With British Summertime underway, the British Hen Welfare Trust reveals its top tips to ensure your chickens stay cool in hot and dry conditions.

While hens are good at masking signs of distress, there are ways to spot if hot weather is causing them discomfort. These include:

  • General lethargy
  • Reduced appetite
  • Pale comb and wattles
  • Panting (odd as it sounds, hens, like dogs, will pant if they’re too hot)

It’s important to note that most of these symptoms could be caused by other health issues, so always be aware of what’s normal for your hens and seek veterinary advice if you have any concerns.

Here are our top tips for taking care of hens in hot weather:

  • Refreshing water Hens enjoy a cold drink of water when the weather’s hot, so pop a few ice cubes in their drinker in the morning to keep it cool a little longer. Place the water in the shade and check it regularly, refreshing it a few times a day if you’re able to.
  • Cool in the shade As much as hens love to sunbathe with their wings outstretched, they also need to be able to cool down, especially in the midday sun. Provide plenty of shade, be that a spot under a raised hen house, the canopy of trees and bushes or a purpose-built undercover area. Temporary shade can be as easy as a parasol or a blanket thrown over some chairs.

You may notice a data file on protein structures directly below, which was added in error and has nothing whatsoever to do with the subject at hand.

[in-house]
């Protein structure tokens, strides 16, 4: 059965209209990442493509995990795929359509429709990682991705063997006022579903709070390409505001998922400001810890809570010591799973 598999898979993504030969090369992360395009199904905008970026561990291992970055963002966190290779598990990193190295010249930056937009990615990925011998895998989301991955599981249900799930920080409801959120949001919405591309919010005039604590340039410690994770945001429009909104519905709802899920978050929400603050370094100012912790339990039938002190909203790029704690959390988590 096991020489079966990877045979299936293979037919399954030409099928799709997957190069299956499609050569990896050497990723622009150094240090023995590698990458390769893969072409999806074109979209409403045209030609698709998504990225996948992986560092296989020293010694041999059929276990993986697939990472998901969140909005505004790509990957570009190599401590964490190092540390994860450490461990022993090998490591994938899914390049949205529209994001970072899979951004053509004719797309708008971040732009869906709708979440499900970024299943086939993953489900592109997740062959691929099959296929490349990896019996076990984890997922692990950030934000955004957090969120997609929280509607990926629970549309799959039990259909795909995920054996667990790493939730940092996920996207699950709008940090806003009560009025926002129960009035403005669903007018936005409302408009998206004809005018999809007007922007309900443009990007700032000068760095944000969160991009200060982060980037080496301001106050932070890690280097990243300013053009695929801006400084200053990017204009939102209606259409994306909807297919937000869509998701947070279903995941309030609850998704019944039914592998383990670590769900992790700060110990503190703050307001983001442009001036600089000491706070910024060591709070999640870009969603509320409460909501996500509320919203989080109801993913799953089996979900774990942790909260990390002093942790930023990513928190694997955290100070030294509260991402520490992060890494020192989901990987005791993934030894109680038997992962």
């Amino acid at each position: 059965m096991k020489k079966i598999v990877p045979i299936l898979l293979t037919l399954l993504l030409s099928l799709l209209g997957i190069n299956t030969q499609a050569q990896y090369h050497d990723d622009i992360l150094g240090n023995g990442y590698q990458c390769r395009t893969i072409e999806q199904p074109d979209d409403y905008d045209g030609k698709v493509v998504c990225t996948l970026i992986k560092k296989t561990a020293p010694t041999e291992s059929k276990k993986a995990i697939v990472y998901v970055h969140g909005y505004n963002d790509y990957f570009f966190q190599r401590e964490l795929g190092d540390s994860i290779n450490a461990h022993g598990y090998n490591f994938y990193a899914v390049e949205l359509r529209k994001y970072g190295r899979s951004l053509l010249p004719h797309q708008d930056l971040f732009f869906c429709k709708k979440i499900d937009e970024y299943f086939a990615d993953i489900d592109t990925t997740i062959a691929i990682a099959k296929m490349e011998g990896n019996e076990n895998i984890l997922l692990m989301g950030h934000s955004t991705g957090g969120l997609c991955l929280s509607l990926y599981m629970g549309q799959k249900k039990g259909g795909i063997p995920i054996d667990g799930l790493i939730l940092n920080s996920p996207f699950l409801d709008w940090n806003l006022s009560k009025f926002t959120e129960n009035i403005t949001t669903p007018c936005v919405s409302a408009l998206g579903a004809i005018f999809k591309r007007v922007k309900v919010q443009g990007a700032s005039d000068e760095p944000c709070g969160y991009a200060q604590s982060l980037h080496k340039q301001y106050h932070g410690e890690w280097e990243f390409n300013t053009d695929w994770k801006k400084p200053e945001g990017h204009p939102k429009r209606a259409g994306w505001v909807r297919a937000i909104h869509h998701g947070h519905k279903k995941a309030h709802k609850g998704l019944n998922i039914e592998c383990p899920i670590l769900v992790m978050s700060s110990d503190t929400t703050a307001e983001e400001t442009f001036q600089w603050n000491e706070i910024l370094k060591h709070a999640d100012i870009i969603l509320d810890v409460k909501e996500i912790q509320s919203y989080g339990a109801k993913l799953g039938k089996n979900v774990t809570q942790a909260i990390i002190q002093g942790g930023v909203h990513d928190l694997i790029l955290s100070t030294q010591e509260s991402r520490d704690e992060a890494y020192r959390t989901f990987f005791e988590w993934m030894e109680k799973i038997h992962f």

• Dust bathing Chickens like to ‘clean’ themselves by having a dust bath – such a wonderful sight to see. Avoid them turning over your flowerbeds by providing a ready-made dust bath; fill a litter tray or similar container with dry dirt/sand and look on as they get stuck in!
  • Summer breeze We all know how hard it is to sleep on a warm night, so make sure the hen house doesn’t get too stuffy. Add extra ventilation by securing sturdy mesh over the pop hole instead of closing it to allow a cool breeze to circulate whilst warding off predators.
  • Say no to summer pests Red mite is an inevitable part of warmer weather, but some simple measures can stop them getting out of control. Routine cleaning, using diatomaceous earth, encouraging dust bathing and quarantining new hens will all help. Visit bhwt.org.uk for further information.

This article extract was taken from Practical Poultry in the July 2024 edition of The Country Smallholder. To read the article in full, you can buy the issue here.

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